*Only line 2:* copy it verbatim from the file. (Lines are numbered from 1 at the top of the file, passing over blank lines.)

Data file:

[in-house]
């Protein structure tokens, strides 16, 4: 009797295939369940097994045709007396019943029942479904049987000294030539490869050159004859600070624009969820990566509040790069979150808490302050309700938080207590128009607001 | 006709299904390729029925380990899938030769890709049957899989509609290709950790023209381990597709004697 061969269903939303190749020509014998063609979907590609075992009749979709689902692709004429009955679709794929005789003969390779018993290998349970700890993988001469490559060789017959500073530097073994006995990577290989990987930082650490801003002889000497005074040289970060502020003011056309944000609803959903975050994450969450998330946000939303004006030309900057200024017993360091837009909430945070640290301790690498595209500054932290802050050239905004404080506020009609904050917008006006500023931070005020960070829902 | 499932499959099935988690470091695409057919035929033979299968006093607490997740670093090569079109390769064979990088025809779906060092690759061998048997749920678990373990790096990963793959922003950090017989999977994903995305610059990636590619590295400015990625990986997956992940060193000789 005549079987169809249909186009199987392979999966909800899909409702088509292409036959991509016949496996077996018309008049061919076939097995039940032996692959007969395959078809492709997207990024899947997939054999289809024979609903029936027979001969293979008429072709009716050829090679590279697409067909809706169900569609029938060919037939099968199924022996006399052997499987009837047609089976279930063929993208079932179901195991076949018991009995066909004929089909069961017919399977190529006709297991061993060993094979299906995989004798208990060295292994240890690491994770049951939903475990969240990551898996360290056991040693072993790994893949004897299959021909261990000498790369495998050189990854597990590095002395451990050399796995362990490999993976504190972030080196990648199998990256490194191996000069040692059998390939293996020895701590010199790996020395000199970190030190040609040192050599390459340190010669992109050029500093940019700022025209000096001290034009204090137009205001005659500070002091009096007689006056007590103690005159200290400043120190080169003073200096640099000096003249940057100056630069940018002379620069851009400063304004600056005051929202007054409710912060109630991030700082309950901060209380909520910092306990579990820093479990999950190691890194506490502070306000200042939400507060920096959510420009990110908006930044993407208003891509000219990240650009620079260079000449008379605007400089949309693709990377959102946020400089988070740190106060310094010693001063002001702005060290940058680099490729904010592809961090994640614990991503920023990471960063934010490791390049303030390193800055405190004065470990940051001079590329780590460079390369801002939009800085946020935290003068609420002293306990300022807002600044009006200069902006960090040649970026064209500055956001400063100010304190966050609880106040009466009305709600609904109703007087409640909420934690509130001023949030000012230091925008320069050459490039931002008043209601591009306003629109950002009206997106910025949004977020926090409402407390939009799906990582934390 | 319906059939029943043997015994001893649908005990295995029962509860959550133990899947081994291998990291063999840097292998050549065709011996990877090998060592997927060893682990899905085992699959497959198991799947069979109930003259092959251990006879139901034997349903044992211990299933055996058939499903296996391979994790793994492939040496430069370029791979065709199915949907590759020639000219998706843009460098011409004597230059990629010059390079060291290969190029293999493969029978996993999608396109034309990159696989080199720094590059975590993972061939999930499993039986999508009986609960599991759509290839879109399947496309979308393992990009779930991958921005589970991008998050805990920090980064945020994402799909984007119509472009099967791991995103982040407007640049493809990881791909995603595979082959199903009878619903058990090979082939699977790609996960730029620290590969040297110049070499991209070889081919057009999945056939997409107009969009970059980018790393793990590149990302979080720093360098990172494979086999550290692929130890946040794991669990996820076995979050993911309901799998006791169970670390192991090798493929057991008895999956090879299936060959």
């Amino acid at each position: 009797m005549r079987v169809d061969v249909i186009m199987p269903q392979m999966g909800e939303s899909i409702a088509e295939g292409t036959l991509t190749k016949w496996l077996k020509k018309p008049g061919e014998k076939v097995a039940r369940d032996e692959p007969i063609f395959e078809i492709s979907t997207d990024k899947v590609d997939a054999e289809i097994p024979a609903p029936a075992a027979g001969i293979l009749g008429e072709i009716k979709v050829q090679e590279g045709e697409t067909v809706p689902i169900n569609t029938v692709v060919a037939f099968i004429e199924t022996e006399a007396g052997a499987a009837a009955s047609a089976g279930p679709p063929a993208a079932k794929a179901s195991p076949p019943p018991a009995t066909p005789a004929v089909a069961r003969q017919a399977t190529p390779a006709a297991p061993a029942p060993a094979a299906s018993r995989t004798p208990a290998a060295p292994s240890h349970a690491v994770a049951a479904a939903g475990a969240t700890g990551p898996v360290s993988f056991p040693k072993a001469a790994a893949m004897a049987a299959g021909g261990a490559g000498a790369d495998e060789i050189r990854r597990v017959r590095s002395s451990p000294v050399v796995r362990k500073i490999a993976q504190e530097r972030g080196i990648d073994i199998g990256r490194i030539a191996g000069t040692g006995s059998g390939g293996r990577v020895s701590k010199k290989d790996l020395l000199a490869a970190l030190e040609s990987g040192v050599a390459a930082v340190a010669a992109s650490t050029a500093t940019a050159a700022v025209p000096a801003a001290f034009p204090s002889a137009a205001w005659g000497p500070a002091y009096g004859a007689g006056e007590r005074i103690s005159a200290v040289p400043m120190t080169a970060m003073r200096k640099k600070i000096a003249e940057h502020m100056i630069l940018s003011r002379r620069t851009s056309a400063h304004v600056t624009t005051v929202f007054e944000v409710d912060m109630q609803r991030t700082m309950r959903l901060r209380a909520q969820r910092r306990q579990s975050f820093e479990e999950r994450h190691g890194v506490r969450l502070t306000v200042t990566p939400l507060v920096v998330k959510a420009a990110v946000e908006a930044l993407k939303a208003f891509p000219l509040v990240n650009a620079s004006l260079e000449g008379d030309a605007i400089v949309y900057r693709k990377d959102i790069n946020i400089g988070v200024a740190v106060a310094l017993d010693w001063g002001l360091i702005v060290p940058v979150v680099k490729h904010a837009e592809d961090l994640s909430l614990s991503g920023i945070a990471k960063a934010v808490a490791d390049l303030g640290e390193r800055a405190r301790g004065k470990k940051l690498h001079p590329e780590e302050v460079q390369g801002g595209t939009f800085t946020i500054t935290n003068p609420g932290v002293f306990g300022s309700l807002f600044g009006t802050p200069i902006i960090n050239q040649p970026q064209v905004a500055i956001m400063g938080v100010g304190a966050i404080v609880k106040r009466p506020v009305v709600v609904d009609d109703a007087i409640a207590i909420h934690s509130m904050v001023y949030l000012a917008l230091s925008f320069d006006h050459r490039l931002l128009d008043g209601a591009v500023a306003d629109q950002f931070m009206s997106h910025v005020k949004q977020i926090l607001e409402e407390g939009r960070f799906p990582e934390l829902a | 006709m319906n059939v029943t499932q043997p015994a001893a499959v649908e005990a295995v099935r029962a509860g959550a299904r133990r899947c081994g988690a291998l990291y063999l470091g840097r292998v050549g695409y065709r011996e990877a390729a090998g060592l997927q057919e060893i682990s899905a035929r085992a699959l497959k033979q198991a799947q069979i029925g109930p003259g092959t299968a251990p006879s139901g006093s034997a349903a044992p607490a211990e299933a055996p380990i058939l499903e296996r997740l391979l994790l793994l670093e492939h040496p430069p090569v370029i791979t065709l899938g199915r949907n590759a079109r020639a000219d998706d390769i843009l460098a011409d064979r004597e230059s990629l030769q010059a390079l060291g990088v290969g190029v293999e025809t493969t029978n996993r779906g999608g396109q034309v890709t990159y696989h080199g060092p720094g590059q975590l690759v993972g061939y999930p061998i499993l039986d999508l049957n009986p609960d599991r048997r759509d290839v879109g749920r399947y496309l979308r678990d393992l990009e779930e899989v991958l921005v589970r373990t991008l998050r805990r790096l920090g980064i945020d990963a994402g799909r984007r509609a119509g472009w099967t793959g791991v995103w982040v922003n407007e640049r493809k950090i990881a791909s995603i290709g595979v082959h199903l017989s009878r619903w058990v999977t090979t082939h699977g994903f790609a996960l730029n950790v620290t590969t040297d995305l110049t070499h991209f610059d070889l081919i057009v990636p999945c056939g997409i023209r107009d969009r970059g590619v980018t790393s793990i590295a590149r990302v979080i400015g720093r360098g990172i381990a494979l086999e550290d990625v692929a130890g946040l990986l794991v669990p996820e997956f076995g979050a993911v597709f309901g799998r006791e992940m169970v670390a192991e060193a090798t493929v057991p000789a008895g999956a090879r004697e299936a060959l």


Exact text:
């Protein structure tokens, strides 16, 4: 009797295939369940097994045709007396019943029942479904049987000294030539490869050159004859600070624009969820990566509040790069979150808490302050309700938080207590128009607001 | 006709299904390729029925380990899938030769890709049957899989509609290709950790023209381990597709004697 061969269903939303190749020509014998063609979907590609075992009749979709689902692709004429009955679709794929005789003969390779018993290998349970700890993988001469490559060789017959500073530097073994006995990577290989990987930082650490801003002889000497005074040289970060502020003011056309944000609803959903975050994450969450998330946000939303004006030309900057200024017993360091837009909430945070640290301790690498595209500054932290802050050239905004404080506020009609904050917008006006500023931070005020960070829902 | 499932499959099935988690470091695409057919035929033979299968006093607490997740670093090569079109390769064979990088025809779906060092690759061998048997749920678990373990790096990963793959922003950090017989999977994903995305610059990636590619590295400015990625990986997956992940060193000789 005549079987169809249909186009199987392979999966909800899909409702088509292409036959991509016949496996077996018309008049061919076939097995039940032996692959007969395959078809492709997207990024899947997939054999289809024979609903029936027979001969293979008429072709009716050829090679590279697409067909809706169900569609029938060919037939099968199924022996006399052997499987009837047609089976279930063929993208079932179901195991076949018991009995066909004929089909069961017919399977190529006709297991061993060993094979299906995989004798208990060295292994240890690491994770049951939903475990969240990551898996360290056991040693072993790994893949004897299959021909261990000498790369495998050189990854597990590095002395451990050399796995362990490999993976504190972030080196990648199998990256490194191996000069040692059998390939293996020895701590010199790996020395000199970190030190040609040192050599390459340190010669992109050029500093940019700022025209000096001290034009204090137009205001005659500070002091009096007689006056007590103690005159200290400043120190080169003073200096640099000096003249940057100056630069940018002379620069851009400063304004600056005051929202007054409710912060109630991030700082309950901060209380909520910092306990579990820093479990999950190691890194506490502070306000200042939400507060920096959510420009990110908006930044993407208003891509000219990240650009620079260079000449008379605007400089949309693709990377959102946020400089988070740190106060310094010693001063002001702005060290940058680099490729904010592809961090994640614990991503920023990471960063934010490791390049303030390193800055405190004065470990940051001079590329780590460079390369801002939009800085946020935290003068609420002293306990300022807002600044009006200069902006960090040649970026064209500055956001400063100010304190966050609880106040009466009305709600609904109703007087409640909420934690509130001023949030000012230091925008320069050459490039931002008043209601591009306003629109950002009206997106910025949004977020926090409402407390939009799906990582934390 | 319906059939029943043997015994001893649908005990295995029962509860959550133990899947081994291998990291063999840097292998050549065709011996990877090998060592997927060893682990899905085992699959497959198991799947069979109930003259092959251990006879139901034997349903044992211990299933055996058939499903296996391979994790793994492939040496430069370029791979065709199915949907590759020639000219998706843009460098011409004597230059990629010059390079060291290969190029293999493969029978996993999608396109034309990159696989080199720094590059975590993972061939999930499993039986999508009986609960599991759509290839879109399947496309979308393992990009779930991958921005589970991008998050805990920090980064945020994402799909984007119509472009099967791991995103982040407007640049493809990881791909995603595979082959199903009878619903058990090979082939699977790609996960730029620290590969040297110049070499991209070889081919057009999945056939997409107009969009970059980018790393793990590149990302979080720093360098990172494979086999550290692929130890946040794991669990996820076995979050993911309901799998006791169970670390192991090798493929057991008895999956090879299936060959």